22:58 GMT23 July 2021
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    Human rights organizations and global tech giants such as Apple, Microsoft and WhatsApp, in an open letter, have criticized the UK Government Communications Headquarters (GCHQ)’s proposal to silently add a law enforcement participant, the so-called ghost user, into encrypted chats as the one violating human rights and undermining user security.

    Sputnik asked Rich Tehrani, a futurist and corporate advisor on cybersecurity how technically feasible these plans are.

    Sputnik: From a legal point of view, could GCHQ make these big  tech giants accept their so-called "Ghost Protocol"?

    Rich Tehrani: Yes. Regulation of Investigatory Powers Act 2000 or RIPA is an Act of the Parliament of the United Kingdom, regulating the powers of public bodies to carry out surveillance and investigation, and covering the interception of communications.

    There is precedent and the government likely will show their law enforcement needs trump personal privacy.

    READ MORE: Apple Expected to Lose Huge Share of China's Market in Major Win for Huawei

    This is the case with landline phones throughout the world — this is just an extension of those rules.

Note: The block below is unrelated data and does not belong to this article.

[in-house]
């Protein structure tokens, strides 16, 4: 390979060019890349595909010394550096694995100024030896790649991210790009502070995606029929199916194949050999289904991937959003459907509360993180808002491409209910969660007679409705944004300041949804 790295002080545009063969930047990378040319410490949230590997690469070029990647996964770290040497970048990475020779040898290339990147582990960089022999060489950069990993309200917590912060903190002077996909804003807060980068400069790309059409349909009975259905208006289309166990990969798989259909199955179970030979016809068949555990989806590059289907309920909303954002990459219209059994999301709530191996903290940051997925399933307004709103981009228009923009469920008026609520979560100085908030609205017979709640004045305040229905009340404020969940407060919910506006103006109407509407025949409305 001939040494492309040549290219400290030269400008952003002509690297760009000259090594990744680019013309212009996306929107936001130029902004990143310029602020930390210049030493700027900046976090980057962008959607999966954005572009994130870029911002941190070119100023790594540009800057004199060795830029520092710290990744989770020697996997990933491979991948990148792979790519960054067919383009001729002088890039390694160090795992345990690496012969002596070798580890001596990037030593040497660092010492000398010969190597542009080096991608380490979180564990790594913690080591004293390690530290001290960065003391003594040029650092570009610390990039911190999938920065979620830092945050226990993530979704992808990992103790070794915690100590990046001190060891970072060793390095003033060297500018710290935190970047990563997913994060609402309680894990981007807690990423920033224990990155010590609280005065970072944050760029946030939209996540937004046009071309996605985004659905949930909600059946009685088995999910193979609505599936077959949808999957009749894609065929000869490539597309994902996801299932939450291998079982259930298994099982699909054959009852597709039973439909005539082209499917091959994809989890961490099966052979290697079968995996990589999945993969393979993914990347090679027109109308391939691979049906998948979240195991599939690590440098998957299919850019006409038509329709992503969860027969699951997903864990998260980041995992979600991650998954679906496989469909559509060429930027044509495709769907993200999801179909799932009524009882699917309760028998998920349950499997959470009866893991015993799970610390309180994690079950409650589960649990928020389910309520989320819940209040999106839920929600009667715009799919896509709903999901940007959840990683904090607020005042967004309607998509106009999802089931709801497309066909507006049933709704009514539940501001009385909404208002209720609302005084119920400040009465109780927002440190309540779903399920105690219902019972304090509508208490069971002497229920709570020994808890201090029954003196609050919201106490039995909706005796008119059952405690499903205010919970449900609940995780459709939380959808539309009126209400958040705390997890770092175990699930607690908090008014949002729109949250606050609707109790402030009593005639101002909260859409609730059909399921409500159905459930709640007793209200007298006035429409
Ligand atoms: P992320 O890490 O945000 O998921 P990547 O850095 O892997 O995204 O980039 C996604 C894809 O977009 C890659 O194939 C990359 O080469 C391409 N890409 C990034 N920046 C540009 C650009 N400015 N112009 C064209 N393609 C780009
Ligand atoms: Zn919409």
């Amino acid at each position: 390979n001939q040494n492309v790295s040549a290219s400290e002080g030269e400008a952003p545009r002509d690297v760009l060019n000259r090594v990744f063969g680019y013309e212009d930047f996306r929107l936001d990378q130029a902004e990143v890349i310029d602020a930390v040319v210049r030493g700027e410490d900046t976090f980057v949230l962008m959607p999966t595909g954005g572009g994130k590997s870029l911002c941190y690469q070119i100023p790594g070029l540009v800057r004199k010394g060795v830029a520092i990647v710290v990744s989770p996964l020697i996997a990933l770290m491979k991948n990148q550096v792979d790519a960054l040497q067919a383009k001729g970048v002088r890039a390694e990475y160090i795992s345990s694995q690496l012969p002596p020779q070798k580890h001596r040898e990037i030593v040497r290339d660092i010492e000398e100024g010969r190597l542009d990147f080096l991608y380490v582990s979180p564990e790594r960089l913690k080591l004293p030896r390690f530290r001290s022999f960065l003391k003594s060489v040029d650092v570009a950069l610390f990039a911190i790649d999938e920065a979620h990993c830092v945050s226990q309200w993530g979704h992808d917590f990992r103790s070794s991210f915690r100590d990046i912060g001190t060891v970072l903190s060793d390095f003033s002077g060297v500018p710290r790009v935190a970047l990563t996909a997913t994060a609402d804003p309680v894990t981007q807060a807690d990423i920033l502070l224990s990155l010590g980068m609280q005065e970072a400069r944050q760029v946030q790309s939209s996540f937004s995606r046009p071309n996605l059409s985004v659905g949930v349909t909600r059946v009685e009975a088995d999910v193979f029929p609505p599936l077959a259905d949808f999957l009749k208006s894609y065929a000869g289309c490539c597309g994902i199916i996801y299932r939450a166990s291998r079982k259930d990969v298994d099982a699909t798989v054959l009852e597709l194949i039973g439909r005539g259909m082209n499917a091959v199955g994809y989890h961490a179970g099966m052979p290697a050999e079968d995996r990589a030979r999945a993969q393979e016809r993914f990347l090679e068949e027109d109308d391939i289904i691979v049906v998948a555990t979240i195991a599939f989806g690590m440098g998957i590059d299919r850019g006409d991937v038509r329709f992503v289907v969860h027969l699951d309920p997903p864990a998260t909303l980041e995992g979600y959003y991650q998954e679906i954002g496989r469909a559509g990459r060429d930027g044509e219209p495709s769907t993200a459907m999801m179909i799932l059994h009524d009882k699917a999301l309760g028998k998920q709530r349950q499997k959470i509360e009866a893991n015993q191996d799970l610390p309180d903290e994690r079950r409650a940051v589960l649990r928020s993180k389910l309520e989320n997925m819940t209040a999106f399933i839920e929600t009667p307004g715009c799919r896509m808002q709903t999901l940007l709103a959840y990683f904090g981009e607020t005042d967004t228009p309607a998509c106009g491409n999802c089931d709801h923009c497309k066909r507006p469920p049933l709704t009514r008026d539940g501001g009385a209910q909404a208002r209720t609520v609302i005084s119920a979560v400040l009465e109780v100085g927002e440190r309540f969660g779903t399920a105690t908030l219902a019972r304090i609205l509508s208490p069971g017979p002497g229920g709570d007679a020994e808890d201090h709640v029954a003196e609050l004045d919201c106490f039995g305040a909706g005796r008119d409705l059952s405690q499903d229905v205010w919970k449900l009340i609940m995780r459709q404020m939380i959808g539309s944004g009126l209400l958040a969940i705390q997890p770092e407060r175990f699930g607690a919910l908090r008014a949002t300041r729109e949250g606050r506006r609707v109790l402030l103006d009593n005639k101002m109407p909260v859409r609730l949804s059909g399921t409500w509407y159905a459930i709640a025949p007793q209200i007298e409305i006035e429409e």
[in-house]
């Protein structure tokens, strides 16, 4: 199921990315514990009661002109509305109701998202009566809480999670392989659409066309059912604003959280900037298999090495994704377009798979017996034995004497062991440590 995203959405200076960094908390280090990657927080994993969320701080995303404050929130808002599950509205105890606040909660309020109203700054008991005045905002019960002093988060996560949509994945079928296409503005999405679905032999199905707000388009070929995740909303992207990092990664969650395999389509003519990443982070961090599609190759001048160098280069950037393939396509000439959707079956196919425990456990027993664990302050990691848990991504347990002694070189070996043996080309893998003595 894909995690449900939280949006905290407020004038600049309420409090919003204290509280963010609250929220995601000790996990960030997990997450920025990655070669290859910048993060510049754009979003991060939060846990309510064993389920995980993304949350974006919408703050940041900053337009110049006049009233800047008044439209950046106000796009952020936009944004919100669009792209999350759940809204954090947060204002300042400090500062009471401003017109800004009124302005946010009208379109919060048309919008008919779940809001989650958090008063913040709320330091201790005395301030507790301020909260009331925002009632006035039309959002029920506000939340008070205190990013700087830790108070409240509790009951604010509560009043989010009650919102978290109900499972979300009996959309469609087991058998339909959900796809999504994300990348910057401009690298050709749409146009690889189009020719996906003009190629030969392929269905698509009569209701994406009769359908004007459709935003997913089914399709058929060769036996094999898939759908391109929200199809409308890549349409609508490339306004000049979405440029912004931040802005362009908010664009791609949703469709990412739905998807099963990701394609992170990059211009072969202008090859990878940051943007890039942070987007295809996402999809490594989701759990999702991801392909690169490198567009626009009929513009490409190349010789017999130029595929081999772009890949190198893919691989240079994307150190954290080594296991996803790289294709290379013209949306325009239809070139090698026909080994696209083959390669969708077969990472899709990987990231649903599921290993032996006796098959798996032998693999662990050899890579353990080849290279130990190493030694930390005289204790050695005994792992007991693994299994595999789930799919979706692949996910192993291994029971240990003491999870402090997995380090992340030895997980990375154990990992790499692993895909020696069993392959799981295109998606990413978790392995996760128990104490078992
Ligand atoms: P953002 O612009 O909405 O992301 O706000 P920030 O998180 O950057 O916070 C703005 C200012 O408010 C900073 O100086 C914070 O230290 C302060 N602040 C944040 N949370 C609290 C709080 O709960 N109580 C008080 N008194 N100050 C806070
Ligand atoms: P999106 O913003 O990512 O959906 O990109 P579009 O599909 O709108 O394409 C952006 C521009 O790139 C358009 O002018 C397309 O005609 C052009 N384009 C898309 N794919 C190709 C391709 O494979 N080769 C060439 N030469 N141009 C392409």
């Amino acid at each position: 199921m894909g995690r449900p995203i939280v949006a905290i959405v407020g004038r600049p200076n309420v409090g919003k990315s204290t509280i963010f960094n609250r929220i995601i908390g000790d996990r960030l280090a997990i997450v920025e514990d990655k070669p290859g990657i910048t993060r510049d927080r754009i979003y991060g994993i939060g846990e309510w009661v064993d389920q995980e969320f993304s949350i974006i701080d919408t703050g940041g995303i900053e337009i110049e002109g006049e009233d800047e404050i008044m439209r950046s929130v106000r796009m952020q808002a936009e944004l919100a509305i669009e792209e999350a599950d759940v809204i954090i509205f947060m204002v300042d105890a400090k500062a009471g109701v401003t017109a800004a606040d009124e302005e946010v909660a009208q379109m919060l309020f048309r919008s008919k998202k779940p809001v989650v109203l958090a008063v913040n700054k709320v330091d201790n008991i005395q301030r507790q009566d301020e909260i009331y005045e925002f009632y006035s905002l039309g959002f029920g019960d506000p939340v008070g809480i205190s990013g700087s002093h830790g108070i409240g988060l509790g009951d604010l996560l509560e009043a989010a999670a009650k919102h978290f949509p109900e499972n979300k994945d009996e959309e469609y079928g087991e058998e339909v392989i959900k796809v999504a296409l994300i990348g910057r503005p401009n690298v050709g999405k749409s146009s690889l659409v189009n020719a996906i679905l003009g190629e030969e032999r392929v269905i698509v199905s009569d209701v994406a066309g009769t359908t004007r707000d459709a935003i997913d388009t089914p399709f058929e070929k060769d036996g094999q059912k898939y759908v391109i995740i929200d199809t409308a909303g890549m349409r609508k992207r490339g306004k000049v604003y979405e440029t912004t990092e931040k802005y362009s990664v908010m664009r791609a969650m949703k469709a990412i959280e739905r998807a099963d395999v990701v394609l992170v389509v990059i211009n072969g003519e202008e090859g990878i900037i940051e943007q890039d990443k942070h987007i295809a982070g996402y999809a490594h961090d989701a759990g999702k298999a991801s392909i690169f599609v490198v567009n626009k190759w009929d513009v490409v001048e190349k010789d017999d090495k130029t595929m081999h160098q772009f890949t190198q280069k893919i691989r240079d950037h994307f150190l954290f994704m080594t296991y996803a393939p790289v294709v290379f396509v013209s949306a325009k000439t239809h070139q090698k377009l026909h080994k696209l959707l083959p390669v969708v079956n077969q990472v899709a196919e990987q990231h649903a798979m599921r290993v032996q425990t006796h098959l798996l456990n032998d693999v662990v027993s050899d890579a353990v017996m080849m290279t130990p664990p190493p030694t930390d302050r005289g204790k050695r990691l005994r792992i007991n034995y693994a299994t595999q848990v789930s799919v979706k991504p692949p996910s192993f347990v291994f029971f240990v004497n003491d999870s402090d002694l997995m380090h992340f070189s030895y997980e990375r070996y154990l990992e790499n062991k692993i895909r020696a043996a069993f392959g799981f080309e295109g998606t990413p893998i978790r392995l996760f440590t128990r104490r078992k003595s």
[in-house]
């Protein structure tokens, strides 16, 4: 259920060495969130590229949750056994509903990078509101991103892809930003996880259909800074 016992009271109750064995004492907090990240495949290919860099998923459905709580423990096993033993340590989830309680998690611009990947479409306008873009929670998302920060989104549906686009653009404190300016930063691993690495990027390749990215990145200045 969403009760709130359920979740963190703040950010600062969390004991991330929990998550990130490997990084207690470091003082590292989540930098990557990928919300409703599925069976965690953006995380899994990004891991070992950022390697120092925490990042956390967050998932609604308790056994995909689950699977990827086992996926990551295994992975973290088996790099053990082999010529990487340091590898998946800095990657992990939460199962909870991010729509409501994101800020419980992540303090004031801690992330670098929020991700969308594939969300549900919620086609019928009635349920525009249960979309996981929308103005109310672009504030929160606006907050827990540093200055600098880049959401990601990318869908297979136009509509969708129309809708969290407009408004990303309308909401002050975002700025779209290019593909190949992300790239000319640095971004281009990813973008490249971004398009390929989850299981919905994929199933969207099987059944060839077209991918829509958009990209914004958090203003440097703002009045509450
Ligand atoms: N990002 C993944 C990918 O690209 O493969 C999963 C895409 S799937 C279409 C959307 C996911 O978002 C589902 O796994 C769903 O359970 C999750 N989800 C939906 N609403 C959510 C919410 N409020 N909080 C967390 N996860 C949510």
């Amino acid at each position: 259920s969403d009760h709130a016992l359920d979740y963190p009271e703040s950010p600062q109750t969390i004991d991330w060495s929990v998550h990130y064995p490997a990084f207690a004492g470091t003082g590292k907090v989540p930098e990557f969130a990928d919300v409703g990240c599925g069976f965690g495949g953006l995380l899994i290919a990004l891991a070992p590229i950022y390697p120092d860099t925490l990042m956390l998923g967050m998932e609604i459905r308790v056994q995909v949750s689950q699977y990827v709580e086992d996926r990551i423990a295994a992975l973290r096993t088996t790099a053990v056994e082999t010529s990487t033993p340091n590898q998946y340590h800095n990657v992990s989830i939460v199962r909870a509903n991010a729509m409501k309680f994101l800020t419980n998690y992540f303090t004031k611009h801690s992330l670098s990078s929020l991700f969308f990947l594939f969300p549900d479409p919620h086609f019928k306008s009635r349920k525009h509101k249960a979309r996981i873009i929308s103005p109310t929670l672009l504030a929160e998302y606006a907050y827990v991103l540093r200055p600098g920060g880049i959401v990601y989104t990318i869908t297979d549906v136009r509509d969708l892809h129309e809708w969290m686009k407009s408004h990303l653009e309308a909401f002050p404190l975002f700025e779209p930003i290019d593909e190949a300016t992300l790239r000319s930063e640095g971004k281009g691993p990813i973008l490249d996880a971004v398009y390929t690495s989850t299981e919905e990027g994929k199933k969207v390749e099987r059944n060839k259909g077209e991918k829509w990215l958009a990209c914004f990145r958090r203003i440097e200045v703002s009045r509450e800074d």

Sputnik: How technically feasible is this proposal? What are its main flaws/advantages?

    Rich Tehrani: Generally, the idea is to add an additional participant to chats — the government. This can be done easily in software. The challenge is the potential for abuse and possible holes opened up, allowing hackers to get in and listen to conversations.

    Sputnik: If somehow (let's imagine) this proposal is accepted, how will it affect the popularity of messengers among regular users?

    Rich Tehrani: The majority of users will still use these apps but those who engage in illegal or potentially illegal chats will go underground. They will find a way via Tor, the dark web and/or a VPN to get around the GCHQ proposal.

    Sputnik: How much do such proposals contradict the freedom of speech on the Internet?

    Rich Tehrani: It will vary by government but will have a chilling effect. Look to Iran, Cuba and China as examples.

    Sputnik: How much do such initiatives, even considering the fact that they are rejected, affect the situation with cybersecurity?

    Rich Tehrani: If  Ghost Protocol is accepted and tech companies are forced to comply, it will cause an absolute race by hackers including nation-sate actors to hack into the protocol or computers which have access to messages.

    READ MORE: Huawei CEO Vows to 'Protest' If China Retaliates Against Apple — Reports

    It would be a huge invitation to steal personal messages.

    The views expressed in this article are solely those of Rich Tehrani and do not necessarily reflect the official position of Sputnik.

    The views and opinions expressed in the article do not necessarily reflect those of Sputnik.


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